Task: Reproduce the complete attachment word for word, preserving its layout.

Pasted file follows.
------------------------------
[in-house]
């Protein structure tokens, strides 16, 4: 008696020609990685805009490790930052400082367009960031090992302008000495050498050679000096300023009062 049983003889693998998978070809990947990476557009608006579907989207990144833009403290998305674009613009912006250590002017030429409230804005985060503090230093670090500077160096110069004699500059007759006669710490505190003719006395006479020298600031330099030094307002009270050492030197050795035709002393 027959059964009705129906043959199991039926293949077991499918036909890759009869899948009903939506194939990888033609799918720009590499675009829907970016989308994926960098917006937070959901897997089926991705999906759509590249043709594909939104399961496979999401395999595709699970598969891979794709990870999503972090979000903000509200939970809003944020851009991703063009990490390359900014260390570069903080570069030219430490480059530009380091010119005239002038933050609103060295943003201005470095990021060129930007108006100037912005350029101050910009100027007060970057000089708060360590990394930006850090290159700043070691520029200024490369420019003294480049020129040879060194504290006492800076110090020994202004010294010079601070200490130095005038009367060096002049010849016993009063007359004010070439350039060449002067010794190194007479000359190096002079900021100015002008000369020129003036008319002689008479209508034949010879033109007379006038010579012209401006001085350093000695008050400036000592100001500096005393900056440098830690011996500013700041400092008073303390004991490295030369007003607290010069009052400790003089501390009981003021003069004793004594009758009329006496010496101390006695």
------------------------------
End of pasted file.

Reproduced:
[in-house]
């Protein structure tokens, strides 16, 4: 008696020609990685805009490790930052400082367009960031090992302008000495050498050679000096300023009062 049983003889693998998978070809990947990476557009608006579907989207990144833009403290998305674009613009912006250590002017030429409230804005985060503090230093670090500077160096110069004699500059007759006669710490505190003719006395006479020298600031330099030094307002009270050492030197050795035709002393 027959059964009705129906043959199991039926293949077991499918036909890759009869899948009903939506194939990888033609799918720009590499675009829907970016989308994926960098917006937070959901897997089926991705999906759509590249043709594909939104399961496979999401395999595709699970598969891979794709990870999503972090979000903000509200939970809003944020851009991703063009990490390359900014260390570069903080570069030219430490480059530009380091010119005239002038933050609103060295943003201005470095990021060129930007108006100037912005350029101050910009100027007060970057000089708060360590990394930006850090290159700043070691520029200024490369420019003294480049020129040879060194504290006492800076110090020994202004010294010079601070200490130095005038009367060096002049010849016993009063007359004010070439350039060449002067010794190194007479000359190096002079900021100015002008000369020129003036008319002689008479209508034949010879033109007379006038010579012209401006001085350093000695008050400036000592100001500096005393900056440098830690011996500013700041400092008073303390004991490295030369007003607290010069009052400790003089501390009981003021003069004793004594009758009329006496010496101390006695």